In briefBison Trails will allow users to set up Polkadot validators on its platform.
The company has been running validators on Polkadot’s trial network, Kusama.
Polkadot is moving toward a mainnet launch.
Polkadot’s inexorable march toward mainnet continues. Today, Bison Trails said it will support the nascent network. Users will be able to set up and run Polkadot validators via Bison Trails’ platform.
Polkadot is a proof-of-stake network (which some industry insiders consider a threat to Ethereum) that brings other blockchain networks together. As Decrypt wrote in February 2019, “Its ultimate aim is to act as a framework for all blockchains that opt-in, a bit like how HTML allows sites, browsers, and servers to interact with each other.” Part of that involves parachains, which are “application-specific blockchains” that can then be connected to other parts of the network and external blockchains.
Bison Trails, meanwhile, calls itself an infrastructure-as-a-service company. Essentially, it’s a platform for people to start running nodes on blockchain protocols without the hassles of, you know, running their own nodes. But it doesn’t do Bitcoin because it’s into proof-of-stake. As evidence, it joined the Proof of Stake Alliance at the end of January.
Earlier this month, Bison Trails added Ontology to its platform to go along with other proof-of-stake networks, such as Tezos and Cardano. [Disclosure: ConsenSys, which funds Decrypt, is also an investor in Bison Trails.] The company is also a member of the Facebook-led Libra Association—and one of the very few true blue blockchain companies part of the Association at that. Bison Trails CEO Joe Lallouz, in fact, is a founding member of Libra’s Technical Steering Committee.
Bison Trails has already been running validators on Kusama, the test network for Polkadot. According to a press release from Bison Trails, none of its customers lost stakes “as a result of slashing on Kusama.” That’s important because it’s a big selling point for the company. If Polkadot or Kusama validators break the rules, they can have their staked tokens “slashed,” or taken away. Since Bison Trails is setting up the validator nodes for customers, it has an incentive not to lose their money.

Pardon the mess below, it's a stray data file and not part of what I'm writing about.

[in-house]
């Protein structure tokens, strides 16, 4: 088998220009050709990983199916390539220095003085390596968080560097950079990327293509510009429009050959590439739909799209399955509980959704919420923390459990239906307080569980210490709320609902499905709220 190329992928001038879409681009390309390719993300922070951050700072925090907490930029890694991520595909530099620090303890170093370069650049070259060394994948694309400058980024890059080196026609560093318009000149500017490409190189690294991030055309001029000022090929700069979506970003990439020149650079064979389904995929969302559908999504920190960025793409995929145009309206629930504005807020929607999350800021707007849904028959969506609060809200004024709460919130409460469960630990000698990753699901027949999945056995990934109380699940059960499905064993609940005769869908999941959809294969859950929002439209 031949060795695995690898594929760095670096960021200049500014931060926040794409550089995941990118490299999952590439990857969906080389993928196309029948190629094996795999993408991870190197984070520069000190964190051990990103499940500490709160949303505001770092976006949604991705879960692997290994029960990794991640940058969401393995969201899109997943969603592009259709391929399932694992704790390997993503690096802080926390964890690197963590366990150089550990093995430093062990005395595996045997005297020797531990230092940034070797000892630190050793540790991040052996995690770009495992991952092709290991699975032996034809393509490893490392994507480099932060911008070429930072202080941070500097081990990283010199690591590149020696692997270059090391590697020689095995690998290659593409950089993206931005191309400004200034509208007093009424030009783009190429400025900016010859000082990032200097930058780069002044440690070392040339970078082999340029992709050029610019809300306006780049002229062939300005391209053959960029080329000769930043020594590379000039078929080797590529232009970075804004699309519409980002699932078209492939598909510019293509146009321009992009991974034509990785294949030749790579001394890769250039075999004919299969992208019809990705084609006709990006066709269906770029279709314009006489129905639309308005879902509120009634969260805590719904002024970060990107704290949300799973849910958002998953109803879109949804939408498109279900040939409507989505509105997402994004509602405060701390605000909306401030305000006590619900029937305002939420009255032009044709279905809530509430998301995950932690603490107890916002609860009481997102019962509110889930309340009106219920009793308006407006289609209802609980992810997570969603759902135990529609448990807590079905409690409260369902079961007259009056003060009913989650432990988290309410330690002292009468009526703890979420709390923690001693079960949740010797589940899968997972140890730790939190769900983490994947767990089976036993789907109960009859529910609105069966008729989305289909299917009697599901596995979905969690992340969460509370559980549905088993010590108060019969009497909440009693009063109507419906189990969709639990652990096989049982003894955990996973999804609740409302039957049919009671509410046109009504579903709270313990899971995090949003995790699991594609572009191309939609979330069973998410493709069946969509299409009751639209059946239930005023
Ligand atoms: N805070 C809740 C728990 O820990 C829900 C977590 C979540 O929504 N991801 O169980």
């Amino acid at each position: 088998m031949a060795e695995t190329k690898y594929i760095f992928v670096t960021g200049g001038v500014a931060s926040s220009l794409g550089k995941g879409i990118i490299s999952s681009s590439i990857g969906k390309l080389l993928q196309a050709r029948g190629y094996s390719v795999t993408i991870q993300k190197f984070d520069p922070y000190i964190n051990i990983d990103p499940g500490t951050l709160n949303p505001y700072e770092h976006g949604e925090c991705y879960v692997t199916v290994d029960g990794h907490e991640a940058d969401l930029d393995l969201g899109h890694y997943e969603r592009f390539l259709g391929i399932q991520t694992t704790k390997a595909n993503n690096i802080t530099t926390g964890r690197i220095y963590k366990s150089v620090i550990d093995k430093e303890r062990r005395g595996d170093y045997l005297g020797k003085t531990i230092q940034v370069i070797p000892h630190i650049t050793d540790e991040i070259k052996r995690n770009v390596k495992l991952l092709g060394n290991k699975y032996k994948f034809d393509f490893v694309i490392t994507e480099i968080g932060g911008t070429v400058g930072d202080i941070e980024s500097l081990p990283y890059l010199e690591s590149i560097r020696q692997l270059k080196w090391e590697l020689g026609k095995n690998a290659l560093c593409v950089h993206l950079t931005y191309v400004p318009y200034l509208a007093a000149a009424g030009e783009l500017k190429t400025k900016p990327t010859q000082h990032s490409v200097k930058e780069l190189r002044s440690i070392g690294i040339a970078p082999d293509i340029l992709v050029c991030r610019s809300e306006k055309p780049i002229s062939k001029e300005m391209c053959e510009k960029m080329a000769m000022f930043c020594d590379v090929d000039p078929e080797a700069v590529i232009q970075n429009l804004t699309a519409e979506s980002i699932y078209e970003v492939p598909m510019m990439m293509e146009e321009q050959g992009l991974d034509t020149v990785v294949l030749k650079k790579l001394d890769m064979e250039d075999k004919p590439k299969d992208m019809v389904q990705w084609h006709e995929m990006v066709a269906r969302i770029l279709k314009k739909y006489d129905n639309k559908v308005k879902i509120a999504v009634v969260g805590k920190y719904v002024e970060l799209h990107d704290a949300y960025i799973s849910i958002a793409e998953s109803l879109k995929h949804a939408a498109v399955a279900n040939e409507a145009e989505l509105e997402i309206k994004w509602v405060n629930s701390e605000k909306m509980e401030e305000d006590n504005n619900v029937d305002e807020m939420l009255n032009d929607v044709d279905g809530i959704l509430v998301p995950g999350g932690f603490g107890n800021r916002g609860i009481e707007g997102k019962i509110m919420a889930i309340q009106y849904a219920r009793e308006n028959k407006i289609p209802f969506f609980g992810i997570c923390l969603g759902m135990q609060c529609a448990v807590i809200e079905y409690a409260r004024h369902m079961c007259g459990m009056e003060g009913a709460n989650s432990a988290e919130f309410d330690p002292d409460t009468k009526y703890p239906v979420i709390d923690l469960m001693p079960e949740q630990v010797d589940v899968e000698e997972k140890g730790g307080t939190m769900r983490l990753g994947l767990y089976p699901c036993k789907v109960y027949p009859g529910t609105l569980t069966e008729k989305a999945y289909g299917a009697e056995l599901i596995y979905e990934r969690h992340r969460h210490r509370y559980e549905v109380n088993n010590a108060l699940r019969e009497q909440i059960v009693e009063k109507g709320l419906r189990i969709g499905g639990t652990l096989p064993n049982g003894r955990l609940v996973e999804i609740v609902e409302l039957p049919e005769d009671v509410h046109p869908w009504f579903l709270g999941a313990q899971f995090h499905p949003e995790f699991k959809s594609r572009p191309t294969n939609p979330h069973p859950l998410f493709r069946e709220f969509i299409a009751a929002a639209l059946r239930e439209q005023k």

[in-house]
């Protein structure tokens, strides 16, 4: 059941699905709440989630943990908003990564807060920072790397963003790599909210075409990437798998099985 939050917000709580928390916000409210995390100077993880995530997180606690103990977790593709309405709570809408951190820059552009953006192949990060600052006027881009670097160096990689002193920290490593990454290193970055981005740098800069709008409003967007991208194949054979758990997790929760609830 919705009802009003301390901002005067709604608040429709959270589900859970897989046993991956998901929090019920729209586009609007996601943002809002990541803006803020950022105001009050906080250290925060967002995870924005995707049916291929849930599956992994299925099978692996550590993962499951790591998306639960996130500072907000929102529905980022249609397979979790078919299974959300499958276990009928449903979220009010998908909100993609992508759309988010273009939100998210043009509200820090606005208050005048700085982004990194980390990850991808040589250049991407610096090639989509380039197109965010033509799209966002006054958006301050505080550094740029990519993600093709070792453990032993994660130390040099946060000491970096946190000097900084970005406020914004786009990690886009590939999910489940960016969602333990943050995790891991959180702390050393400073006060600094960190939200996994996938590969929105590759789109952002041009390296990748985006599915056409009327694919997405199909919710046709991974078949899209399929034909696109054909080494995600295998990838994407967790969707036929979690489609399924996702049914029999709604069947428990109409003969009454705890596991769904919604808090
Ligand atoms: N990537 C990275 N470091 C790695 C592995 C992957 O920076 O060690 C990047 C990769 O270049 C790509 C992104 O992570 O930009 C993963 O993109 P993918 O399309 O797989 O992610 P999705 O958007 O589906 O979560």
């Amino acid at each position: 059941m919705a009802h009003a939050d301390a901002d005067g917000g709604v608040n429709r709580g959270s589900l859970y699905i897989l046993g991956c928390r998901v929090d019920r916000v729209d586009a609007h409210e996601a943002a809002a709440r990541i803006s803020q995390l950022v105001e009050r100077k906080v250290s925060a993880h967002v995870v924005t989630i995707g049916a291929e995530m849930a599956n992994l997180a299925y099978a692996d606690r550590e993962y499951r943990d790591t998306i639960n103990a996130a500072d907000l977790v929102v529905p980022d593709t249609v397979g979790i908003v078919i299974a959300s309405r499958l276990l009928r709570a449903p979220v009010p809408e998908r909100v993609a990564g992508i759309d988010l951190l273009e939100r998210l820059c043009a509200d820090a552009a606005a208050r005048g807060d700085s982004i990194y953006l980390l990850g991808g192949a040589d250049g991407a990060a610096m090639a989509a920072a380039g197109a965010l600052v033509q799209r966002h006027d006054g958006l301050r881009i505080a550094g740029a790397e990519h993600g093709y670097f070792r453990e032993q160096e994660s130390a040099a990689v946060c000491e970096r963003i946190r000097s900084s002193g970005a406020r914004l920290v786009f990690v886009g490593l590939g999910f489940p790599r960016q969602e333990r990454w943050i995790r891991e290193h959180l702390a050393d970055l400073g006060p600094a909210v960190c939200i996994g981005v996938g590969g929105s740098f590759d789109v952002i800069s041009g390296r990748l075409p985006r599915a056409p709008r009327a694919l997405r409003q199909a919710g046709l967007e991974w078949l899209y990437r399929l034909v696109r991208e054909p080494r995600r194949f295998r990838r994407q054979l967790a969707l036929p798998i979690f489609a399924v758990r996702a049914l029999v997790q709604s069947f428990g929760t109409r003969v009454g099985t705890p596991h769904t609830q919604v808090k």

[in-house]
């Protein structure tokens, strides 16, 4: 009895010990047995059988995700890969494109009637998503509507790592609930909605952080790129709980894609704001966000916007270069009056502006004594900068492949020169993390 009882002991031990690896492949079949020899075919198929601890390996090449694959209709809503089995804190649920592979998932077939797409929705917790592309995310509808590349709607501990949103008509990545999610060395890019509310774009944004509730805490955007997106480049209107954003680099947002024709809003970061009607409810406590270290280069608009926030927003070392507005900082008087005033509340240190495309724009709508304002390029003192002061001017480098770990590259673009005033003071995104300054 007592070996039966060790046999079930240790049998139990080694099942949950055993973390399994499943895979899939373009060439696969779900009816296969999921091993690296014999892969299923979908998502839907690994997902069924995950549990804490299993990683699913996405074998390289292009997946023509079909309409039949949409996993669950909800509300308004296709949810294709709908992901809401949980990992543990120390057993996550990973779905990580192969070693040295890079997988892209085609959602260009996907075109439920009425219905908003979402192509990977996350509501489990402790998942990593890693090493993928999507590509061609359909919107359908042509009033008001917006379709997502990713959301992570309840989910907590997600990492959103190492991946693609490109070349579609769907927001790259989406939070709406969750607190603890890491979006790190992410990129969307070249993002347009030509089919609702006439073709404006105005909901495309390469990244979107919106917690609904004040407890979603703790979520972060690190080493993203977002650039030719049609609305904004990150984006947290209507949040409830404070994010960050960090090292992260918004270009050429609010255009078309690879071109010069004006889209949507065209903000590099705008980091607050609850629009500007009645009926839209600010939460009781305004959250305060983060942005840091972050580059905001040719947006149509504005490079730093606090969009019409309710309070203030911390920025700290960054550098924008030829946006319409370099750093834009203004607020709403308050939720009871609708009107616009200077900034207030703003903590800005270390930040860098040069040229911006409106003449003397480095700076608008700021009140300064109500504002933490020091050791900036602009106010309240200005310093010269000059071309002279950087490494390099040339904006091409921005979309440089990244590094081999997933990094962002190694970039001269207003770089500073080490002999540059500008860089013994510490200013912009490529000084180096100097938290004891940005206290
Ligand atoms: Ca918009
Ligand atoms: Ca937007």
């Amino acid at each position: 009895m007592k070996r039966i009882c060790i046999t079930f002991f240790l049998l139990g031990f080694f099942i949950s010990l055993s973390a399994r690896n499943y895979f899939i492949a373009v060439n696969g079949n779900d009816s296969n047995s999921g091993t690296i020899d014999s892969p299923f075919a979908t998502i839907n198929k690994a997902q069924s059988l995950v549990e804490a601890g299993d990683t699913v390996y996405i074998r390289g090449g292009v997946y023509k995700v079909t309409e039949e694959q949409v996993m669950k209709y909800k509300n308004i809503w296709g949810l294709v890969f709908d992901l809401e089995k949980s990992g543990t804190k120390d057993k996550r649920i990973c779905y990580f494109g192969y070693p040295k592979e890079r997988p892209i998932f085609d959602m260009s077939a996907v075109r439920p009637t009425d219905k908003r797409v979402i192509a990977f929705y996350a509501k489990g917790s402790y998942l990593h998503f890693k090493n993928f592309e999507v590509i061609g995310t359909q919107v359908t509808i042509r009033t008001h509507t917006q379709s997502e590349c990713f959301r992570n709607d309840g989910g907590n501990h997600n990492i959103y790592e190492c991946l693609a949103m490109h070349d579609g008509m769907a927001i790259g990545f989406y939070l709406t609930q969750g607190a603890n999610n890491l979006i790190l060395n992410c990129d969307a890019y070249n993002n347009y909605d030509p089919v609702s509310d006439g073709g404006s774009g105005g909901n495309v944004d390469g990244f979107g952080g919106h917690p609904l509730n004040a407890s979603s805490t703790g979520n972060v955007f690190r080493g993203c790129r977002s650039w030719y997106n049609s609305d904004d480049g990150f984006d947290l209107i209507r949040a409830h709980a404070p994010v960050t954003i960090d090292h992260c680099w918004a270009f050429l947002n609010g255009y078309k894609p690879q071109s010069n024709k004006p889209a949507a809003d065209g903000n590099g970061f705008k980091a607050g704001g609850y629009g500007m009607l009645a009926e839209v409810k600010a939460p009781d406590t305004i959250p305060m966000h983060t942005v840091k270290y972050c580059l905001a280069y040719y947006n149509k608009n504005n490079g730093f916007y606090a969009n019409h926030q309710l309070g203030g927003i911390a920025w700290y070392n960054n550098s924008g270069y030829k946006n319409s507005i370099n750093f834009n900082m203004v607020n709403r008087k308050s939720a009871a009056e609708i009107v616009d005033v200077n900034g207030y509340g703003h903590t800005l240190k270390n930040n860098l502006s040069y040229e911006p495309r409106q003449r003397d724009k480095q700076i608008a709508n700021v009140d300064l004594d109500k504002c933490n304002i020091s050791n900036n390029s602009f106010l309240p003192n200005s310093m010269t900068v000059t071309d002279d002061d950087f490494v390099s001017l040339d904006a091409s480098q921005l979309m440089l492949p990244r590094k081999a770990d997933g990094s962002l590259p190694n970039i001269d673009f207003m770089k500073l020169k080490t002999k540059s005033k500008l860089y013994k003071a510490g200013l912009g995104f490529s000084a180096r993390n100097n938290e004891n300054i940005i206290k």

But, just in case, the company said it would also introduce a “double-signing feature [that] will include a protective software to ensure there will never be a double-sign on any block, a major protection against slashing.”
With Polkadot’s mainnet just around the corner—it made its DOT tokens available on Coinbase Custody on February 10—Bison Trails is already looking forward to the real deal, but will still keep Kusama.
“Launching a Parachain on Polkadot is hard because you need to build and test everything as well as fundraise a large amount of DOTs to put down as a deposit to get a parachain slot,” Bison Trails CEO Joe Lallouz told Decrypt.
“We made the prediction that teams will use Kusama as a launch pad, securing a parachain slot there first, before moving onto Polkadot, and that’s exactly what’s happening,” he said. “We expect to see many more projects that want to enter the Polkadot ecosystem start out on Kusama before making the transition to Polkadot, which will directly transfer demand onto Polkadot.”
Thus far, however, Polkadot has not firmed up a date for mainnet launch. A Polkadot spokesperson told Decrypt that it’s waiting on full results from multiple audits.
But it’s still making waves: The company announced yesterday that Chainlink is providing oracles for the network. KILT, Laminar, and Acala also have said they’ll be integrating Polkadot, while Celer, Polymath, and Centrifuge plan to build on top of Substrate, a framework for building customizable blockchains. Parity Technologies created and used Substrate to build Polkadot; any blockchains built with it can automatically work with Polkadot.